‘More than 100,000 American service members have been discharged because of their sexual orientation or gender identity – including more than 14,000 under Don’t Ask Don’t Tell,” Biden wrote.

‘Many of these veterans received what are known as “other than honorable” discharges, excluding them and their families from the vitally important services and benefits they had sacrificed so much to earn.’   

'More than 100,000 American service members have been discharged because of their sexual orientation or gender identity - including more than 14,000 under Don't Ask Don't Tell," Biden wrote in a Monday statement. Biden also commemorated the ten-year anniversary of the repeal via Twitter

‘More than 100,000 American service members have been discharged because of their sexual orientation or gender identity – including more than 14,000 under Don’t Ask Don’t Tell,” Biden wrote in a Monday statement. Biden also commemorated the ten-year anniversary of the repeal via Twitter  

'On behalf of the entire Department, I thank our LGBTQ+ service members -- and your families -- for the service you render each and every day,' Defense Secretary Lloyd J. Austin wrote in a statement.

‘On behalf of the entire Department, I thank our LGBTQ+ service members — and your families — for the service you render each and every day,’ Defense Secretary Lloyd J. Austin wrote in a statement.

The change marks another step in the Biden administration’s effort to improve rights for LGBTQ+ in the armed forces. Days after taking office in January, Biden signed an executive order reversing the Trump-era ban on transgendered servicemembers.

‘No veteran should bear a less than honorable discharge based solely on sexual orientation or gender identity,” Defense Secretary Lloyd Austin said.

‘On behalf of the entire department, I thank our LGBTQ+ service members – and your families – for the service you render each and every day.’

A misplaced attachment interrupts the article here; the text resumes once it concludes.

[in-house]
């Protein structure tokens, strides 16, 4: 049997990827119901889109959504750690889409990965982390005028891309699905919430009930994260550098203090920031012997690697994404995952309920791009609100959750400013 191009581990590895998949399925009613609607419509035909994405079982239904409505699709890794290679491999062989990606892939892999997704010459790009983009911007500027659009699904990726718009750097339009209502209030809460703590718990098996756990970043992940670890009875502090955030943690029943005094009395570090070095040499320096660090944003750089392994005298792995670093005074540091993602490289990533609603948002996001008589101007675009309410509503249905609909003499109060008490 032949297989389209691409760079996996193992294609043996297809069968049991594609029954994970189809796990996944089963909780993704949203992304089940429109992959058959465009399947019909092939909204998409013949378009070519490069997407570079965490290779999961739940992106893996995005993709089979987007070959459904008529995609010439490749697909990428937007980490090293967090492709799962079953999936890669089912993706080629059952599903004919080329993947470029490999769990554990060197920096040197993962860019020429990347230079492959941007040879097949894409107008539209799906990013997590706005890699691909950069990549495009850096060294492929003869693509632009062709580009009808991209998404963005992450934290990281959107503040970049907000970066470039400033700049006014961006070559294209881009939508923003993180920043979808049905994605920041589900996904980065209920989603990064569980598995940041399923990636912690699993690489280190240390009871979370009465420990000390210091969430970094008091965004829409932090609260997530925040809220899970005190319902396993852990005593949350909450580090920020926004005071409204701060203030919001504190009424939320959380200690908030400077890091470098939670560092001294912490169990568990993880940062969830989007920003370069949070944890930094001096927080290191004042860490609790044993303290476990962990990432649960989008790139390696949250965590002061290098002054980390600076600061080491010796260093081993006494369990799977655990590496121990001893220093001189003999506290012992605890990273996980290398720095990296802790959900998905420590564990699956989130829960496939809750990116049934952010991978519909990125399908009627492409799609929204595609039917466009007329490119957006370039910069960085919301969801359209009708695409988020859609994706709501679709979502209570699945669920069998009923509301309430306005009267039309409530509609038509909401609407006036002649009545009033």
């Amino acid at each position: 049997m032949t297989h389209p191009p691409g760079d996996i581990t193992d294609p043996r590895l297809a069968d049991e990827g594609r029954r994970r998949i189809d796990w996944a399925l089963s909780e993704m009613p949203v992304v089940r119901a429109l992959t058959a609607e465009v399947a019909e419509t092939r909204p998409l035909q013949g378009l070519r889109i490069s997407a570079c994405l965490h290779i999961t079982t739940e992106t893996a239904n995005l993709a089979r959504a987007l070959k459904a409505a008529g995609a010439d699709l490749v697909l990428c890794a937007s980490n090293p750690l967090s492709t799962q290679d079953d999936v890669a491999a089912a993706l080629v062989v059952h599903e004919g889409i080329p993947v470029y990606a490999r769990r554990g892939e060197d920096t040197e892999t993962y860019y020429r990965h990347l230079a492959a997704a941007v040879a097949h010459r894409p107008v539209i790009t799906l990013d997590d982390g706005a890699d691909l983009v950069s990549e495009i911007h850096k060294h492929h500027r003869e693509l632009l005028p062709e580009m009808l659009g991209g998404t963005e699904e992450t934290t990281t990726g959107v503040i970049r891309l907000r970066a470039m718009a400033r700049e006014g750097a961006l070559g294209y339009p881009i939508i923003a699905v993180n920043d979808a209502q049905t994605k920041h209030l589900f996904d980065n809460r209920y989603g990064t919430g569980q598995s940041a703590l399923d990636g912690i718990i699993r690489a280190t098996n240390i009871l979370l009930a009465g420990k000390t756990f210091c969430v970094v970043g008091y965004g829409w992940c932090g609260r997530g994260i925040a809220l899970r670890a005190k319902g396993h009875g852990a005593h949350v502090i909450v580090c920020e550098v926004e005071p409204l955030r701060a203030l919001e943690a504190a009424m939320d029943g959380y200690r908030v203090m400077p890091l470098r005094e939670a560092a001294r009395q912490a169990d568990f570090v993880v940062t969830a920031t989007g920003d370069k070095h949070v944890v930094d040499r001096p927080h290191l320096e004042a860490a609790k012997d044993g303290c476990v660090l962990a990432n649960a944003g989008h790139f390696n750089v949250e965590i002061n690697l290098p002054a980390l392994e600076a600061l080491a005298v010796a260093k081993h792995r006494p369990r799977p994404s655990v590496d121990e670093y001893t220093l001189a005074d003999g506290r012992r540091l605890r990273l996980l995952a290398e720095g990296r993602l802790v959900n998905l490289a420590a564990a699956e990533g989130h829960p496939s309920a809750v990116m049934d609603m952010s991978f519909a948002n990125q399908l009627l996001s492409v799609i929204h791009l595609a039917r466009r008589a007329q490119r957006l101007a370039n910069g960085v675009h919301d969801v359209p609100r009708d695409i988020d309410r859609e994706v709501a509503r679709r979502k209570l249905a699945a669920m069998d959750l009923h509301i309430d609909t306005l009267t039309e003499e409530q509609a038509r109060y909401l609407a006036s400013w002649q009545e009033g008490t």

He urged service members ousted under the policy and those who felt they were discharged unjustly to contact their military branch’s Board for Correction of Military/Naval Records or their Discharge Review Board. 

Staff Sgt. LeAnne Withrow said that the armed forces were a ‘different place’ when she served in the National Guard under ‘Don’t Ask, Don’t Tell’ – ‘it wasn’t a super friendly place to be LGBTQ.’

‘As a transgender woman and a lesbian I’m excited,’ she told NBC Chicago of the policy change. ‘I think we’ve made a lot of progress. I think there’s progress left to go, but today’s a really big day.’

Staff Sargeant LeAnne Withrow (pictured) said that the armed forces were a 'different place' when she seed in the National Guard under 'Don't Ask, Don't Tell' - 'it wasn’t a super friendly place to be LGBTQ.' 'As a transgender woman and a lesbian I’m excited,' she told NBC Chicago of the policy change on Monday. 'I think we've made a lot of progress. I think there’s progress left to go, but today’s a really big day'

Staff Sgt. LeAnne Withrow (pictured) said that the armed forces were a ‘different place’ when she served in the National Guard under ‘Don’t Ask, Don’t Tell’ – ‘it wasn’t a super friendly place to be LGBTQ.’ ‘As a transgender woman and a lesbian I’m excited,’ she told NBC Chicago of the policy change on Monday. ‘I think we’ve made a lot of progress. I think there’s progress left to go, but today’s a really big day’

In 2010, after the process to reverse the controversial policy had begun, former President Clinton defended his administration’s implementation of DADT in an interview with CBS.  

‘I didn’t choose this policy – don’t ask don’t tell was only adopted when both houses of congress had voted by a huge veto-proof margin to legislate the absolute ban on gays in the military,’ he said.

‘They had made it clear, both houses and their votes by veto-proof margins, they would never let me order by executive order gays to serve in the military.’

Former President Barack Obama repealed the law on September 20, 2011. 

‘We are a nation that welcomes the service of every patriot,’ Obama said. ‘We are a nation that believes that all men and women are created equal … Those are the ideals that we uphold today.’

'I didn't choose this policy - don't ask don't tell was only adopted when both houses of congress had voted by a huge veto-proof margin to legislate the absolute ban on gays in the military,' former President Bill Clinton tells Katie Couric in a 2010 CBS interview of the 'Don't Ask, Don't Tell' policy enacted during his term. 'They had made it clear, both houses and their votes by veto-proof margins, they would never let me order by executive order gays to serve in the military'

‘I didn’t choose this policy – don’t ask don’t tell was only adopted when both houses of congress had voted by a huge veto-proof margin to legislate the absolute ban on gays in the military,’ former President Bill Clinton tells Katie Couric in a 2010 CBS interview of the ‘Don’t Ask, Don’t Tell’ policy enacted during his term. ‘They had made it clear, both houses and their votes by veto-proof margins, they would never let me order by executive order gays to serve in the military’